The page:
Residencies of different kinds were set up to offer space and the widest flexibility for choreographic research and dance practice. The first company-in-residence in the building was Cork city’s Crux Dance Theatre (Artistic Durector, Jane kellaghan); Diana Theodores was appointed as dance writer-in-residence exploring the notion of writer as choreographer.
Research, also, included the commissioning and co-producing of new works. One of the earliest resulted in Michael Keegan-Dolan’s Sunday Lunch, in 1997, when he founded his Fabulous Beast Dance Theatre in Firkin Crane.
Professional development through classes and workshops were a feature of the constant flow of visiting dance artists and practioners. Twice yearly performance seasons presented local and iternational work. Themes and occasions ranged widely from Solo Independents, female artists based in Ireland marking International Womens Day, to NDT3 with older dancers, to Maguy Marin’s Umwelt opening of Fête de la Danse – a short season celebrating cultural diversity with artists from France and from francophone regions of the world. Held annually for three years leading up to and including 2005, Fête de la Danse was acclaimed as one of the highlights of Cork City’s year as European Capital of Culture. Artists were presented from France, Quebec, Burkina Faso, Democratic Republic of Congo, and Belgium as well as Ireland.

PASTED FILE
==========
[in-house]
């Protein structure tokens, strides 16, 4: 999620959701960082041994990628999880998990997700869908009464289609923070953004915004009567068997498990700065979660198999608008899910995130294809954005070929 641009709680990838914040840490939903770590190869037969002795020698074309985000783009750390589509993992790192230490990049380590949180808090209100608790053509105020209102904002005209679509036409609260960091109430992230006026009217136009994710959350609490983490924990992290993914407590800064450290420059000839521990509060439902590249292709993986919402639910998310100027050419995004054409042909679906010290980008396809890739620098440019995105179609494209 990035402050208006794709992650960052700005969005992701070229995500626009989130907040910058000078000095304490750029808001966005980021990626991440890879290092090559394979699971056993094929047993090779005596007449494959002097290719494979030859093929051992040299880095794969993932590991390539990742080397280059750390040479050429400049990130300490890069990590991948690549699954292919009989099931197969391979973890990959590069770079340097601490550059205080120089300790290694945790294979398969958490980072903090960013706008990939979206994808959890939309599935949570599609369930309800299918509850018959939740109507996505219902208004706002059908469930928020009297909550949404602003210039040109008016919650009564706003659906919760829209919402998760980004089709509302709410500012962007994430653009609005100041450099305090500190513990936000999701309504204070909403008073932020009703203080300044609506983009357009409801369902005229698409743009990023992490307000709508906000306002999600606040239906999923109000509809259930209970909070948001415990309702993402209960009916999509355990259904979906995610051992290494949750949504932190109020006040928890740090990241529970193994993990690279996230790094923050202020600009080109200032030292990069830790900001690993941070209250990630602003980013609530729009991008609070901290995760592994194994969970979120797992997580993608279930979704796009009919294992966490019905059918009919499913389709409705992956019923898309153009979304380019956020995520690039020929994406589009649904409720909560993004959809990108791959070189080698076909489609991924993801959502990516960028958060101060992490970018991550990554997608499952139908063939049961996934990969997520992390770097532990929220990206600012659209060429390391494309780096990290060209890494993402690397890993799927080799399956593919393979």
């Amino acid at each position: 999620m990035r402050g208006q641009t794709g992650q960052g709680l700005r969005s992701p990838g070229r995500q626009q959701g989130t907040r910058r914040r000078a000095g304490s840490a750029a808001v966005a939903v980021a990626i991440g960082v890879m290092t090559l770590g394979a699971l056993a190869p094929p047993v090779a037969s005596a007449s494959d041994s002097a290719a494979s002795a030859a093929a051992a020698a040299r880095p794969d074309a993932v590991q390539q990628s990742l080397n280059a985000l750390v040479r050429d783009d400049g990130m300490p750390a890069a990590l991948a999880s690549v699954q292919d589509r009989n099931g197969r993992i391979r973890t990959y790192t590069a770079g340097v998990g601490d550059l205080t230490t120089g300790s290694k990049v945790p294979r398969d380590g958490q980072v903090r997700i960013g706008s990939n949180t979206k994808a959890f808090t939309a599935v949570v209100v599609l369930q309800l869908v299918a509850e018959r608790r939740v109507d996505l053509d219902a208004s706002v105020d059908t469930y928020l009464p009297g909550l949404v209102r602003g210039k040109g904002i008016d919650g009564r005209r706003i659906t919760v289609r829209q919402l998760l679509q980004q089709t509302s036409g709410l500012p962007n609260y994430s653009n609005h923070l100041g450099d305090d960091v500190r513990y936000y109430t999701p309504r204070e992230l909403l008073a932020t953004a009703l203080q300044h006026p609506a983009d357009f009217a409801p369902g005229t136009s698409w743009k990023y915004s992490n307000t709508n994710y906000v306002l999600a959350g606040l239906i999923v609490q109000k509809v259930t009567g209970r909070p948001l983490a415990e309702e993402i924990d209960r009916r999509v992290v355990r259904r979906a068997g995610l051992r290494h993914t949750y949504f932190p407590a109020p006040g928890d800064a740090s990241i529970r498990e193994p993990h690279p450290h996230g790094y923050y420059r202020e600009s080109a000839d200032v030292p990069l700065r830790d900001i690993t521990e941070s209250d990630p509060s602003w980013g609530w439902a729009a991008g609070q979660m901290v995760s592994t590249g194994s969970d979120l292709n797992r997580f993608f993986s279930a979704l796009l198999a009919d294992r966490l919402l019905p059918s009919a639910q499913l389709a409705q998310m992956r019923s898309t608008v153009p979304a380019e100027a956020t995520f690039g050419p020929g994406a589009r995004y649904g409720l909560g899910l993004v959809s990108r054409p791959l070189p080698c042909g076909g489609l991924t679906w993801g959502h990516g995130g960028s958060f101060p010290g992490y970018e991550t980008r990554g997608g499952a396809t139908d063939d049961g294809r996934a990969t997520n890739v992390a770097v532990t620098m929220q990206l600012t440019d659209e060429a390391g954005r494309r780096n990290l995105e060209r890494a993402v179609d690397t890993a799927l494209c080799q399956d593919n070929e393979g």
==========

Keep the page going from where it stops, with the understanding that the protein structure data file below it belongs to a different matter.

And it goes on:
The ICD saw the importance of documenting and archiving dance work. A generous donation of periodicals and books from Aruba Coughlan laid the foundation for the dance library and archive. Material gathered included ICD’s own publications (Writing Dance, Righting Dance; Choreographic Encounters) and documentation of ICD’s own programme: whether Liz Lerman’s contributions to the OPID’s Moving Age conference; or, Dance Into Work, a short film – later aired on RTE 1 – made for a YMTD international seminar; or the inauguaration of the European Dancehouse Network’s Modul-dance project in the Firkin Crane hosting members from Paris, Vienna, London, Barcelona, Stockholm, Oslo, and Düsseldorf.
The Institute for Choreography and Dance, Ireland’s first dance house and a founding member of the European Dancehouse Network in 2004, continued as a centre dedicated to choreographic research until 2006.
Firkin Crane today remains a centre dedicated to dance, serving Cork’s growing dance community.